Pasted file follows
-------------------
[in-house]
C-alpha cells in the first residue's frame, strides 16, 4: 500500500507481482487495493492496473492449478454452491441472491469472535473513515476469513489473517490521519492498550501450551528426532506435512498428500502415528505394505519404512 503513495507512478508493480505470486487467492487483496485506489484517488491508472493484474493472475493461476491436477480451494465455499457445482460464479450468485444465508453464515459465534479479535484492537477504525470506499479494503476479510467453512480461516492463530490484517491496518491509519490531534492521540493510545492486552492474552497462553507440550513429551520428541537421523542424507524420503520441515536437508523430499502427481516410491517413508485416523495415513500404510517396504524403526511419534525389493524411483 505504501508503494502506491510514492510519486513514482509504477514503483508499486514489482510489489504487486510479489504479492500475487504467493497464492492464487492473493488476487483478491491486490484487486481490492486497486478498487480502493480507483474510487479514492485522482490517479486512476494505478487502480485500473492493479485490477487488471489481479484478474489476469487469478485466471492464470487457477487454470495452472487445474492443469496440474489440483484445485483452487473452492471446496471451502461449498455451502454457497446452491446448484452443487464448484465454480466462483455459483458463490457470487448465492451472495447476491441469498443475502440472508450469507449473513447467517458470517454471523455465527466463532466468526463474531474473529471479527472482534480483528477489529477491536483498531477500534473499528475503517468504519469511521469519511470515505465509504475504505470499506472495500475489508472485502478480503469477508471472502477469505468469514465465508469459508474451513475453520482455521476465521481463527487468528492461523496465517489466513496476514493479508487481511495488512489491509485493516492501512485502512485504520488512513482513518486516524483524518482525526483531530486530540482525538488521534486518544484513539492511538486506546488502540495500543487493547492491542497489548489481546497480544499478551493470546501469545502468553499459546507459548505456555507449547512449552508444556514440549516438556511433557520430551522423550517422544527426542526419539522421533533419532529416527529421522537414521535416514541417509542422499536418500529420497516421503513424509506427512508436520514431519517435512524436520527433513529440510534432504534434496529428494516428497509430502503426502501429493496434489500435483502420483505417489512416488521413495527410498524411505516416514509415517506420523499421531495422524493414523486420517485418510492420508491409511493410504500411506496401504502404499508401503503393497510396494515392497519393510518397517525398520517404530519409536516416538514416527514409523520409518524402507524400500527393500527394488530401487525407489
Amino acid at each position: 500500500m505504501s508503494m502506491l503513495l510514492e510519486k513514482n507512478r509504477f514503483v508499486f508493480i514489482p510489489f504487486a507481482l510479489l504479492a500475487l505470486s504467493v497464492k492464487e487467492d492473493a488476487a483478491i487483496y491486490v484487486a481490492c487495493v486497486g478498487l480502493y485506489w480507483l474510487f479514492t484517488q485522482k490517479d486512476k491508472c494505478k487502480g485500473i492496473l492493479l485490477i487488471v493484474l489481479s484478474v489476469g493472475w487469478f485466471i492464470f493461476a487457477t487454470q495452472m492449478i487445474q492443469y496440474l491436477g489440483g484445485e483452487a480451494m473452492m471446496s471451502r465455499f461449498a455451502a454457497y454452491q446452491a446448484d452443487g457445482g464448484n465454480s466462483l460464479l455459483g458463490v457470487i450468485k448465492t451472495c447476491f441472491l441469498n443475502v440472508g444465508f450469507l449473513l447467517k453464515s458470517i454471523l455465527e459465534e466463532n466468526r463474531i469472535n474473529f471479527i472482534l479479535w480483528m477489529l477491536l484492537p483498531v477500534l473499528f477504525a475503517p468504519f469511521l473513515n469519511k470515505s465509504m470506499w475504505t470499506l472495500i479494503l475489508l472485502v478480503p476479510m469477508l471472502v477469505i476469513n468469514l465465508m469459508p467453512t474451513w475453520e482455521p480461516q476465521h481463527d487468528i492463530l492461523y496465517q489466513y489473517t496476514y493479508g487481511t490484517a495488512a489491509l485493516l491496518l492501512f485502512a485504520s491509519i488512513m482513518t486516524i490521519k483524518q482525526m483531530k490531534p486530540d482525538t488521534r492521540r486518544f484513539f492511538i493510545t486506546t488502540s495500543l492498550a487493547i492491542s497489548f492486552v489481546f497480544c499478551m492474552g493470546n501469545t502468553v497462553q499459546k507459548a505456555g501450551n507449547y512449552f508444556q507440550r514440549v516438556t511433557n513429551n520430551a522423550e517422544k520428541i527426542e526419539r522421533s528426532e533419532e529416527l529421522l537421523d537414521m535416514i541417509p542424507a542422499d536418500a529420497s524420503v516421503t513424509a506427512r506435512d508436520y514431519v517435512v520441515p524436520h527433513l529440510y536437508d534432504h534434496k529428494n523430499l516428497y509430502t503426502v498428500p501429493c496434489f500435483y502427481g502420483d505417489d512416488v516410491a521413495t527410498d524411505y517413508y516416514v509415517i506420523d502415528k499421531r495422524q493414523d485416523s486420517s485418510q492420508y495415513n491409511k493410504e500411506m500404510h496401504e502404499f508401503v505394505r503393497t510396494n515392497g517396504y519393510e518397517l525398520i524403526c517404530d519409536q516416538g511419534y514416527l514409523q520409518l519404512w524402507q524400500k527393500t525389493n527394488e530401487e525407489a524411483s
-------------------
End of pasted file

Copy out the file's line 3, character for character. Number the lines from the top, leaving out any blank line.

Amino acid at each position: 500500500m505504501s508503494m502506491l503513495l510514492e510519486k513514482n507512478r509504477f514503483v508499486f508493480i514489482p510489489f504487486a507481482l510479489l504479492a500475487l505470486s504467493v497464492k492464487e487467492d492473493a488476487a483478491i487483496y491486490v484487486a481490492c487495493v486497486g478498487l480502493y485506489w480507483l474510487f479514492t484517488q485522482k490517479d486512476k491508472c494505478k487502480g485500473i492496473l492493479l485490477i487488471v493484474l489481479s484478474v489476469g493472475w487469478f485466471i492464470f493461476a487457477t487454470q495452472m492449478i487445474q492443469y496440474l491436477g489440483g484445485e483452487a480451494m473452492m471446496s471451502r465455499f461449498a455451502a454457497y454452491q446452491a446448484d452443487g457445482g464448484n465454480s466462483l460464479l455459483g458463490v457470487i450468485k448465492t451472495c447476491f441472491l441469498n443475502v440472508g444465508f450469507l449473513l447467517k453464515s458470517i454471523l455465527e459465534e466463532n466468526r463474531i469472535n474473529f471479527i472482534l479479535w480483528m477489529l477491536l484492537p483498531v477500534l473499528f477504525a475503517p468504519f469511521l473513515n469519511k470515505s465509504m470506499w475504505t470499506l472495500i479494503l475489508l472485502v478480503p476479510m469477508l471472502v477469505i476469513n468469514l465465508m469459508p467453512t474451513w475453520e482455521p480461516q476465521h481463527d487468528i492463530l492461523y496465517q489466513y489473517t496476514y493479508g487481511t490484517a495488512a489491509l485493516l491496518l492501512f485502512a485504520s491509519i488512513m482513518t486516524i490521519k483524518q482525526m483531530k490531534p486530540d482525538t488521534r492521540r486518544f484513539f492511538i493510545t486506546t488502540s495500543l492498550a487493547i492491542s497489548f492486552v489481546f497480544c499478551m492474552g493470546n501469545t502468553v497462553q499459546k507459548a505456555g501450551n507449547y512449552f508444556q507440550r514440549v516438556t511433557n513429551n520430551a522423550e517422544k520428541i527426542e526419539r522421533s528426532e533419532e529416527l529421522l537421523d537414521m535416514i541417509p542424507a542422499d536418500a529420497s524420503v516421503t513424509a506427512r506435512d508436520y514431519v517435512v520441515p524436520h527433513l529440510y536437508d534432504h534434496k529428494n523430499l516428497y509430502t503426502v498428500p501429493c496434489f500435483y502427481g502420483d505417489d512416488v516410491a521413495t527410498d524411505y517413508y516416514v509415517i506420523d502415528k499421531r495422524q493414523d485416523s486420517s485418510q492420508y495415513n491409511k493410504e500411506m500404510h496401504e502404499f508401503v505394505r503393497t510396494n515392497g517396504y519393510e518397517l525398520i524403526c517404530d519409536q516416538g511419534y514416527l514409523q520409518l519404512w524402507q524400500k527393500t525389493n527394488e530401487e525407489a524411483s